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    I think you're right in saying that the difference calculation idea is flawed, but my technical explanation is a bit different. The levels on the measured spectrum don't really go all the way to minus infinity, they are "clipped" somewhere because of physical noise and A/D conversion limitations. At 10kHz the expected attenuation is -45dB, and the measured unfiltered level at 10kHz is … I don’t know how low, because the graph bottoms out, but let’s say -80dBFS. So the expected filtered level at 10kHz would be -125dBFS or lower... The OP’s gear and audio interface probably cannot deliver. :) – piiperi Reinstate Monica Aug 20 '19 at 21:31
  • @piiperi Agreed. I supposed, when writing my answer, that the asker was seeking a less technical response based on their own interpretation of their results and their decision not to ask on the Electronics Stack. – Todd Wilcox Aug 20 '19 at 21:34
  • @piiperi There was no clipping. High frequency content in 0% signal was near to noise floor but it didn't hit it. As I mentioned, the curve was the same with higher pot positions where. – ordo Aug 21 '19 at 10:27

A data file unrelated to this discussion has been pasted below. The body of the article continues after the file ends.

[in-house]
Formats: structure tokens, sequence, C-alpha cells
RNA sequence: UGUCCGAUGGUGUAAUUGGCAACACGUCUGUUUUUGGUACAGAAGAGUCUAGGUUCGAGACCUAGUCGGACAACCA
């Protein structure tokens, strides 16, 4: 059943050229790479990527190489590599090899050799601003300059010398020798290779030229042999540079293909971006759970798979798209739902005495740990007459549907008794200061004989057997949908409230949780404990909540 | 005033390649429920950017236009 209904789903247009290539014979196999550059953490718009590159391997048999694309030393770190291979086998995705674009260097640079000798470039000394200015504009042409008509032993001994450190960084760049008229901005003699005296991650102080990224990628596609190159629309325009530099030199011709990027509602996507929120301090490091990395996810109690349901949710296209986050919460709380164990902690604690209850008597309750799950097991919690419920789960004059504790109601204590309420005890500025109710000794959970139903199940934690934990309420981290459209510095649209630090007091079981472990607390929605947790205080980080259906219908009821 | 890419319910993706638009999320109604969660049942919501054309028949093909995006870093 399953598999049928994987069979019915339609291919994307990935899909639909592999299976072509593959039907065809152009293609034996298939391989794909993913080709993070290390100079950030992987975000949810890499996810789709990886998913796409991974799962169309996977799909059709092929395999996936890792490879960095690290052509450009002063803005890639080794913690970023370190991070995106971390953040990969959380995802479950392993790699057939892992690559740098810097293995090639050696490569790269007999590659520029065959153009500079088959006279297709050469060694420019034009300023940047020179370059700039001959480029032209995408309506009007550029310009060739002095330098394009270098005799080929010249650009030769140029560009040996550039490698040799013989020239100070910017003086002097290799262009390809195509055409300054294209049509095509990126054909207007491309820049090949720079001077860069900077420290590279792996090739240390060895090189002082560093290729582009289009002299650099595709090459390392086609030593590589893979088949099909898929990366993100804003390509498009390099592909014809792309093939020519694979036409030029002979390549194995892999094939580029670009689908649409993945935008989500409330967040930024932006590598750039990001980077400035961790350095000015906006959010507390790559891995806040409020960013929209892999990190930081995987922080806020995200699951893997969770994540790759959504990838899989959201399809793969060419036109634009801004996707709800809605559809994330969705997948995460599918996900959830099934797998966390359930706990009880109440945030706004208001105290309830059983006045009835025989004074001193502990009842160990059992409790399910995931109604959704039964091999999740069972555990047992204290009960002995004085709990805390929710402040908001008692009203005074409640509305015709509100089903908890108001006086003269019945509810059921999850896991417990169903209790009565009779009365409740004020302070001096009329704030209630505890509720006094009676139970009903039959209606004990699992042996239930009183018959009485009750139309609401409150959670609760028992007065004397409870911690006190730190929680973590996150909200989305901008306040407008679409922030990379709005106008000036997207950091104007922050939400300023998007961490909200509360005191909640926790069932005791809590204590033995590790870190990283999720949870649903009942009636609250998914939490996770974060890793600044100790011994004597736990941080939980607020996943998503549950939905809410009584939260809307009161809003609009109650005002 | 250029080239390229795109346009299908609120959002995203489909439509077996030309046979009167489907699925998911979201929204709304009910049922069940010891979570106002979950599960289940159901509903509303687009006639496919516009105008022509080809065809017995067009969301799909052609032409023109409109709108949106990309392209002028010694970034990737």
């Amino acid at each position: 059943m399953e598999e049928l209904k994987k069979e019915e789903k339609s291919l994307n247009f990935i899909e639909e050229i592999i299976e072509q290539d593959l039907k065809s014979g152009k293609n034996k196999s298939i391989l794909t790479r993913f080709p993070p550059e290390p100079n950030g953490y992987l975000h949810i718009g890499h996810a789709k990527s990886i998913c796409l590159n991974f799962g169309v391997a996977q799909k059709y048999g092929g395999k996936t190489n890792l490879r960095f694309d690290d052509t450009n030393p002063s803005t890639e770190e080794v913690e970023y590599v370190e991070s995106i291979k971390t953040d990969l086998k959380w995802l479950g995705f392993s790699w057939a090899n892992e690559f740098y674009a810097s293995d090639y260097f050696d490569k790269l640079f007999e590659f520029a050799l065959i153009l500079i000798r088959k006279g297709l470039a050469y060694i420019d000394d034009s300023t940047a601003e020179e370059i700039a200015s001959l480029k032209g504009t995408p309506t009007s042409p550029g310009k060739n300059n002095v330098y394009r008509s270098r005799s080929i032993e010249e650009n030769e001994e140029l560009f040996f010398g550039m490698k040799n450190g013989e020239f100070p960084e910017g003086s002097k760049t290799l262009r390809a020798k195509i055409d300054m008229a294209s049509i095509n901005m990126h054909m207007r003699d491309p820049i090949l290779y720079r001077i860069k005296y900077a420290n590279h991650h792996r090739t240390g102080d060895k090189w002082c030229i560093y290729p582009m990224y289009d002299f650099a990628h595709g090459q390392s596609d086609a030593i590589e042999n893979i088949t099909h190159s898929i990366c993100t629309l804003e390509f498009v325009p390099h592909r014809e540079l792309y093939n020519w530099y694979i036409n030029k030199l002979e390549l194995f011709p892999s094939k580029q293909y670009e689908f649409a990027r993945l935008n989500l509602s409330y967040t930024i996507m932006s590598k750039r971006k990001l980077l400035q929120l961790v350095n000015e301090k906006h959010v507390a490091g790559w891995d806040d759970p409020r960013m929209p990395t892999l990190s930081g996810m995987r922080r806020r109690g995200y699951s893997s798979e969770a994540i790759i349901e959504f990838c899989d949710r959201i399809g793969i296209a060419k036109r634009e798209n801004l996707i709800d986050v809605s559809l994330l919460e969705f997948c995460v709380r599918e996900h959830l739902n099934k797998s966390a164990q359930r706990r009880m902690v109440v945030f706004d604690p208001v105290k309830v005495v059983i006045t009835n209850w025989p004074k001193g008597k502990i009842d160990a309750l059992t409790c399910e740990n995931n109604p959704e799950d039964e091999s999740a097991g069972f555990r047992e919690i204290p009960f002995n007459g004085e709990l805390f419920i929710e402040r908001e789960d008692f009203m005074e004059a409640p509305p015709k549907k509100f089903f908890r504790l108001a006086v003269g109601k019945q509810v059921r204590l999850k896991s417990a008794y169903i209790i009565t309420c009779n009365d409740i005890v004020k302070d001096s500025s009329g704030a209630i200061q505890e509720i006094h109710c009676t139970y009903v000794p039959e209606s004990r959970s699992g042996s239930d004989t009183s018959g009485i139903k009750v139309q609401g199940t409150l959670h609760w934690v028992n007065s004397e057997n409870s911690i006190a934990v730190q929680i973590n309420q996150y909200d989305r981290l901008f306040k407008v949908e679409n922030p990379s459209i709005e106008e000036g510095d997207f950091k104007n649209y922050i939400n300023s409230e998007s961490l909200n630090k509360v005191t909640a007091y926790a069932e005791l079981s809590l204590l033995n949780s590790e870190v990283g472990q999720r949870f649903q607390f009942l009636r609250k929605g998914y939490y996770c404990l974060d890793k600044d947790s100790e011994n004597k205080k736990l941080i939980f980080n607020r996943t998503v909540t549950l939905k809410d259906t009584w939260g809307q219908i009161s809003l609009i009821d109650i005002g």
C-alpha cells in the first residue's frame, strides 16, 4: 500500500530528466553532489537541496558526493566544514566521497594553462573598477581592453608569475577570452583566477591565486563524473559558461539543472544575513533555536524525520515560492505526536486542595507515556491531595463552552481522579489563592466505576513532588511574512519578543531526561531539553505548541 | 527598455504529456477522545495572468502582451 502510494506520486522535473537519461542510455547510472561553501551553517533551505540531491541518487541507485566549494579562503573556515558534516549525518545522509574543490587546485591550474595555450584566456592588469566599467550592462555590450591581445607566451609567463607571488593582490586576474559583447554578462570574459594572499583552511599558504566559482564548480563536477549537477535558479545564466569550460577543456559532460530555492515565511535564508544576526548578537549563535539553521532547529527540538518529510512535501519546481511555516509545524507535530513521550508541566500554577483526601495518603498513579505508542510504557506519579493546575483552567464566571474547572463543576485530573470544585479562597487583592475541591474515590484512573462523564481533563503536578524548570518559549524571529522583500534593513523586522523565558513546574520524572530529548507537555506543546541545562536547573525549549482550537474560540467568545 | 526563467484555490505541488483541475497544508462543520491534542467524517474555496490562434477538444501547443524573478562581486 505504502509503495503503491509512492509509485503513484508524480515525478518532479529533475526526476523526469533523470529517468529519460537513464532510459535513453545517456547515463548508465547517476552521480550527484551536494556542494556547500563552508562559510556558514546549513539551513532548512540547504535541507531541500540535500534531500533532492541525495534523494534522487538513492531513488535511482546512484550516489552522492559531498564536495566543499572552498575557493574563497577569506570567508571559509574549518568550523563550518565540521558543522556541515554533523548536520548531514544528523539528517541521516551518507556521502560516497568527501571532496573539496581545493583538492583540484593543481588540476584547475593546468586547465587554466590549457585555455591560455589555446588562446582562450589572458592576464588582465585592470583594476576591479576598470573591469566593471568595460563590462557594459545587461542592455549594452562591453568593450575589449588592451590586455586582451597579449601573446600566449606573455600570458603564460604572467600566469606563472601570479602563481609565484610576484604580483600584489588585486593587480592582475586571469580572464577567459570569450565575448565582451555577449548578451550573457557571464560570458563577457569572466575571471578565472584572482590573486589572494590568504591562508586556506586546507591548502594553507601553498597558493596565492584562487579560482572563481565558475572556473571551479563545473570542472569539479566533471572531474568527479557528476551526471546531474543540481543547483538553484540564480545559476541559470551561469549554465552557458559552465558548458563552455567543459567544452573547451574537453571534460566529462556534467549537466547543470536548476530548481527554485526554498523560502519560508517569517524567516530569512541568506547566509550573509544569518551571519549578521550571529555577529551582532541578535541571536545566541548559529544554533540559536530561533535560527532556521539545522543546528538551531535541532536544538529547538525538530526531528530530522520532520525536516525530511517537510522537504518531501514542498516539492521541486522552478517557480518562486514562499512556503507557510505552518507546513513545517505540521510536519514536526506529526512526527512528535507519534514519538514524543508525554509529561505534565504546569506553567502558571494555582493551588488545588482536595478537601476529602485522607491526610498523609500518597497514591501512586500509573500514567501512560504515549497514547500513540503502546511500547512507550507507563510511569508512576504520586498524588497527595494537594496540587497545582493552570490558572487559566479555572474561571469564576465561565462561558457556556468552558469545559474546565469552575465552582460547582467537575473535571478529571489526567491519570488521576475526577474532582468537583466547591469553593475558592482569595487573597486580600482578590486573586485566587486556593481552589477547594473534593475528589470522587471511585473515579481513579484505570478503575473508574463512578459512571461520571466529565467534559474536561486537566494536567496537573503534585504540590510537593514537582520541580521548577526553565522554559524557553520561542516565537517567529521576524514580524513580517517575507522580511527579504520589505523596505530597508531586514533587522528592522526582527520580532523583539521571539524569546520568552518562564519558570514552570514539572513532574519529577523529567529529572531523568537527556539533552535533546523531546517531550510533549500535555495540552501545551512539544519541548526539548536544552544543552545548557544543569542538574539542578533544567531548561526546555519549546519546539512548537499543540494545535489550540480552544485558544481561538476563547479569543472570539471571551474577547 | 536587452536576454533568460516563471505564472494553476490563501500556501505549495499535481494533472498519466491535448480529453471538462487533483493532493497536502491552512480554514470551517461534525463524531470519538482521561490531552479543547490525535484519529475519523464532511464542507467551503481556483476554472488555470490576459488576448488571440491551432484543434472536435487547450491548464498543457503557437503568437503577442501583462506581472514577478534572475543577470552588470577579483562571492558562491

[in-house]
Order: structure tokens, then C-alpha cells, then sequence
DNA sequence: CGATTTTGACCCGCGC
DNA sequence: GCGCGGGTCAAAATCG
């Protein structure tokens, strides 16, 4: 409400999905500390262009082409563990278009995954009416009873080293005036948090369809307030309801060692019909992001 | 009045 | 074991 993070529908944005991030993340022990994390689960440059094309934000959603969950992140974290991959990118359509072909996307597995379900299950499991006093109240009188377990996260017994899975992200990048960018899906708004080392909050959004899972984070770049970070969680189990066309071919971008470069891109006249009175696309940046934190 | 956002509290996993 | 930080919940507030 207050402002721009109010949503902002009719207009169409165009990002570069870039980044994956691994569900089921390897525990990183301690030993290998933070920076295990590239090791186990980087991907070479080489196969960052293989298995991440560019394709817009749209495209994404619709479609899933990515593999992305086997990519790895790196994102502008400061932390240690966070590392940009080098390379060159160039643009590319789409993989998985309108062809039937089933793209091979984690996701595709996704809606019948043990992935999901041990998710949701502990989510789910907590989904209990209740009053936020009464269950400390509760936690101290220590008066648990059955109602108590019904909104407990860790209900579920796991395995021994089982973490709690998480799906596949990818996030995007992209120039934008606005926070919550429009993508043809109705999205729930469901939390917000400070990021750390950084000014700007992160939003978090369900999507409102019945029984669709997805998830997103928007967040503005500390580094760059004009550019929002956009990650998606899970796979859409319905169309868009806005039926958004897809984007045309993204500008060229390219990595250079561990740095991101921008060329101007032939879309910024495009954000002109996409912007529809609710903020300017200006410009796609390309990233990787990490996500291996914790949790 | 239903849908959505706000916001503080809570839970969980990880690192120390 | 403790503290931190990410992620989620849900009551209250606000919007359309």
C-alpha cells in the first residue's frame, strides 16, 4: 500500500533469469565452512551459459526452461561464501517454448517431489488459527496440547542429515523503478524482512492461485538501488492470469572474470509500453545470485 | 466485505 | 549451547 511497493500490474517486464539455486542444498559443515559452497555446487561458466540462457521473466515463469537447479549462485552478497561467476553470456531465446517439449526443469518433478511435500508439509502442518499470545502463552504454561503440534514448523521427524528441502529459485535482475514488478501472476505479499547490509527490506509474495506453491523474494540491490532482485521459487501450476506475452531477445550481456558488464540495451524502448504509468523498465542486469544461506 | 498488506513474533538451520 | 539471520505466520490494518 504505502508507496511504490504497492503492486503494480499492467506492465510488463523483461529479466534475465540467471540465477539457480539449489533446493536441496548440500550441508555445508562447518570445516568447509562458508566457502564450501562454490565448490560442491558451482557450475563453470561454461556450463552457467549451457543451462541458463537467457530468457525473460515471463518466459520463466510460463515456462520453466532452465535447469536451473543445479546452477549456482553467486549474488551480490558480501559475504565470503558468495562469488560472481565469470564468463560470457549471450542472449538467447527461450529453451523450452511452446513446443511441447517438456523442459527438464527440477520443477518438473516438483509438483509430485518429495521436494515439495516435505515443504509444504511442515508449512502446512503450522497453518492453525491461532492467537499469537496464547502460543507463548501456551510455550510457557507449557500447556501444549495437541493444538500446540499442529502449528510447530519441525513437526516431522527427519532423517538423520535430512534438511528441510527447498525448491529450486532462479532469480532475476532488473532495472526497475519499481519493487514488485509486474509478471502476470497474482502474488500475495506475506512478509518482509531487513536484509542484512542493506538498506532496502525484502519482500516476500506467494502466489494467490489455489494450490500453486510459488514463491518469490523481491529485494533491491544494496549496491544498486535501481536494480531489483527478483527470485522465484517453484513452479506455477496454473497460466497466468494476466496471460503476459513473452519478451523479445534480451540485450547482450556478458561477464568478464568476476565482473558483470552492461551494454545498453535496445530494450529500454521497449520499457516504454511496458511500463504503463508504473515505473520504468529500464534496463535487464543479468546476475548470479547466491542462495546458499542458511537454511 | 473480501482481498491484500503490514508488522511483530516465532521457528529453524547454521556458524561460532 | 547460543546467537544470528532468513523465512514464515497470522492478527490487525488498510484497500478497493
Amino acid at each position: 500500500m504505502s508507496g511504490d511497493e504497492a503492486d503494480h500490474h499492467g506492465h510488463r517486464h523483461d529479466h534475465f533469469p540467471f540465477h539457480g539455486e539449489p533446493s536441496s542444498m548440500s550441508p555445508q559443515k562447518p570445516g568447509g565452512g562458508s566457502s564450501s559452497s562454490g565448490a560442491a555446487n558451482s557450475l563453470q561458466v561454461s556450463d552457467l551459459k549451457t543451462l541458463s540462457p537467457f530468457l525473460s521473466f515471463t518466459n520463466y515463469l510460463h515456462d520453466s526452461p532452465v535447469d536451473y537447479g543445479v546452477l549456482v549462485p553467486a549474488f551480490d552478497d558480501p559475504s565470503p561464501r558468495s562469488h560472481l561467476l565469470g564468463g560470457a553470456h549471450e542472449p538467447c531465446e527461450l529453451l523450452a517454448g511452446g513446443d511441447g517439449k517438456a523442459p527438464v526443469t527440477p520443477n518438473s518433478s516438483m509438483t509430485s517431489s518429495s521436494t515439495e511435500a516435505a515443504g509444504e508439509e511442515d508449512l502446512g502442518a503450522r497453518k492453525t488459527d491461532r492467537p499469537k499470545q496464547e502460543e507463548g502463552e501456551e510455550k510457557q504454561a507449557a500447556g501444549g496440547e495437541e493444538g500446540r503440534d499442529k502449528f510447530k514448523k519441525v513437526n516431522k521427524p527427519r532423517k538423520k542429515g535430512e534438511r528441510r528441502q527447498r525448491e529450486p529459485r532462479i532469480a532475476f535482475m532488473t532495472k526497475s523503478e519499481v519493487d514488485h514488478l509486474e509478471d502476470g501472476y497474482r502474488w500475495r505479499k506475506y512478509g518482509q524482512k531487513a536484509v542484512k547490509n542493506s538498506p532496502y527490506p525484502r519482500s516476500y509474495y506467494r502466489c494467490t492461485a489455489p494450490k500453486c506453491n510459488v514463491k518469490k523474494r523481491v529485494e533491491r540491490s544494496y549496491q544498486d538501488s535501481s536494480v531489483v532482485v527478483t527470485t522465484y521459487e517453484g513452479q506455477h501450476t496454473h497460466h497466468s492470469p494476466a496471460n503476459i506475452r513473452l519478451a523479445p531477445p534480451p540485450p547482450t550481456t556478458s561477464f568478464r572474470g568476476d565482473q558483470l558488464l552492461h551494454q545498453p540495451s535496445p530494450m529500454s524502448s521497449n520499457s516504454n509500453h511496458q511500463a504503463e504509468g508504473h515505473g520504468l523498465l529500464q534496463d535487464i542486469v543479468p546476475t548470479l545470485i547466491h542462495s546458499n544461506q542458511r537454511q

• @ToddWilcox Thanks. I'd gladly try to solve this with testing signals (white noise) but this would take pickups out of the equation, while they are important parts of it. That means the filter (tone control) has less to do above that frequency - this reasoning seems wrong to me, a filter is linear circuit, the amount of some frequency content shouldn't affect the way it works. Any way, it seems I figured out what's going on, see my comment to original post. – ordo Aug 21 '19 at 10:30
  • To put it bluntly: the farther you get to the high frequencies, the weaker your original signal, and the more the difference curve is dominated by noise. You need a signal of appreciable strength to measure how much it is attenuated by the filter. – Richard Metzler Sep 21 '20 at 18:55

I started to write a comment, but it turned out to be too long.